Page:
THE EASTERN CARIBBEAN SUPREME COURT
IN THE HIGH COURT OF JUSTICE
CLAIM NO. AXAHCV 2020/0009
JOHN OLIVER DYRUD
(AS A SHAREHOLDER AND DIRECTOR OF WDM LIMITED)
1. WDM LIMITED
2. PALMAVON J. WEBSTER
Ms. Jean M. Dyer, J. M. Dyer & Co. of Counsel for the Petitioner
Ms. Rayana Dowden, Webster LP of Counsel for the Second-named Respondent
2020: June 9;
2021: January 5.
Winding up petition – Section 217 Companies Act – Private limited company – Petition for winding up by director and shareholder on just and equitable grounds – Alleged deadlock in the management and affairs of company – Company a corporate vehicle through which partnership conducted business for the benefit of the partnership – Whether common intention or understanding between shareholders leading to quasi-partnership – Whether just and equitable to order winding up of company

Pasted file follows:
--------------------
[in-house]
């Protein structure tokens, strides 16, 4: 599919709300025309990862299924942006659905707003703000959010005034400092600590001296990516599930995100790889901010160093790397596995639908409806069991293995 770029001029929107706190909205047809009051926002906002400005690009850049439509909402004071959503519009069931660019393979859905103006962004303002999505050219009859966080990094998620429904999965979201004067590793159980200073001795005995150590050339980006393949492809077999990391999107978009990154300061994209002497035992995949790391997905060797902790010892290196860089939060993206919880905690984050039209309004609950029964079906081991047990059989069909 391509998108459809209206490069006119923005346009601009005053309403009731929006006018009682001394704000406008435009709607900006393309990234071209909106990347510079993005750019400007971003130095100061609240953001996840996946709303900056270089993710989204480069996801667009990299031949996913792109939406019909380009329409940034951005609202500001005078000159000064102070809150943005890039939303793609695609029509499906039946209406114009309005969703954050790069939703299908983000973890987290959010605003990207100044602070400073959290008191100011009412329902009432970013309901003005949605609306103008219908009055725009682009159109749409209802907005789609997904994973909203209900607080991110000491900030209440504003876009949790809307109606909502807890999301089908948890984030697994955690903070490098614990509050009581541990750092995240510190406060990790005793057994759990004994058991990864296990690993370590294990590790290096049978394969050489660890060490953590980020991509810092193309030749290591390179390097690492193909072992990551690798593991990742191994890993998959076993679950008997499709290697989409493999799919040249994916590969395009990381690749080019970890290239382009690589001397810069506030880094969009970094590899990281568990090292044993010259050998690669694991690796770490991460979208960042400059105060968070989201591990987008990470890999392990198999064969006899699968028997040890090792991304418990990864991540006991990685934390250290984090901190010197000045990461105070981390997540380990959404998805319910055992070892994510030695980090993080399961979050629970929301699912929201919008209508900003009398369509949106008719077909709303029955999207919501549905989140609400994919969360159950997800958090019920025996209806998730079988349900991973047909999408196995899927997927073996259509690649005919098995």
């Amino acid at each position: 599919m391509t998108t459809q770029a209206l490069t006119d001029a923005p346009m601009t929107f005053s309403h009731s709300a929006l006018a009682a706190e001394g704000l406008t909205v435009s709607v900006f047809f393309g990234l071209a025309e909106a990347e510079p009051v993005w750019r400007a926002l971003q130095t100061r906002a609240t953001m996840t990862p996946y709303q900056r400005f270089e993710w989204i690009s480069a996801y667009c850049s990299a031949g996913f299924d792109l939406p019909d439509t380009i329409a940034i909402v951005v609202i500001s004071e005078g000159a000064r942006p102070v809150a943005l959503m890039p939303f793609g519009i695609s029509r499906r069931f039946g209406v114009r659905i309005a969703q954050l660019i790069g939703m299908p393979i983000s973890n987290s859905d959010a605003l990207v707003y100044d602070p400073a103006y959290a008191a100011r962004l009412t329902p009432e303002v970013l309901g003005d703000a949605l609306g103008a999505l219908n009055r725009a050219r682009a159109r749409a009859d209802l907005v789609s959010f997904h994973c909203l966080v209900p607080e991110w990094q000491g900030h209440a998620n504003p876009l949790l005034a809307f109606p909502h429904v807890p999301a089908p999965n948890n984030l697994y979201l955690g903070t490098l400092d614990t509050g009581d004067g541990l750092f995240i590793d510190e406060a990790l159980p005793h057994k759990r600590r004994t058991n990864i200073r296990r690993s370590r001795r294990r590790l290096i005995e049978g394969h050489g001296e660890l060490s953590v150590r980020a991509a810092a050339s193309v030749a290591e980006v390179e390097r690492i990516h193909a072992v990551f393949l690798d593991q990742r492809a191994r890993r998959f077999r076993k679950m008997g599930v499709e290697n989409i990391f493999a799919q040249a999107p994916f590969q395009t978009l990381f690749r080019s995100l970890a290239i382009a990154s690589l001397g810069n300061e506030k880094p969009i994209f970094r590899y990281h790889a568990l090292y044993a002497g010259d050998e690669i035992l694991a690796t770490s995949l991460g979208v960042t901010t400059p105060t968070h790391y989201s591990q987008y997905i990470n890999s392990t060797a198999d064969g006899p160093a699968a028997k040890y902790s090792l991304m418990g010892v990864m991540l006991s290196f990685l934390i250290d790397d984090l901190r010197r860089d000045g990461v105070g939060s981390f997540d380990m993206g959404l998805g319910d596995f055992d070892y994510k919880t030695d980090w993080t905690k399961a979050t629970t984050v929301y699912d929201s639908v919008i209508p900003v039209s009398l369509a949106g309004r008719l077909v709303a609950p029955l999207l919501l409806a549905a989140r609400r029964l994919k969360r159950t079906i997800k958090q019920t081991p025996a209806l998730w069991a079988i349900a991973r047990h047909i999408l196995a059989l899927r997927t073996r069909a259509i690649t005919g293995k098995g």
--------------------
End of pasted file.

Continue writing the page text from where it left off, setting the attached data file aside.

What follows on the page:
INNOCENT, J.: The petitioner (‘Mr. Dyrud’) and the second-named respondent (‘Ms. Webster’) are the only shareholders and directors of WDM Limited (the ‘Company’) with a shareholding of 50% each in the issued share capital of the Company.
 Prior to the incorporation of WDM Limited, Ms. Webster and Mr. Dyrud formed a partnership, Webster & Dyrud, for the purposes of carrying on a law practice by a written partnership agreement (the ‘Partnership Agreement’) dated 18th January 1993. The partnership was for a fixed term and was to expire on 31st December 2002 unless otherwise agreed. The partnership continued after its term had expired as a quasi-partnership.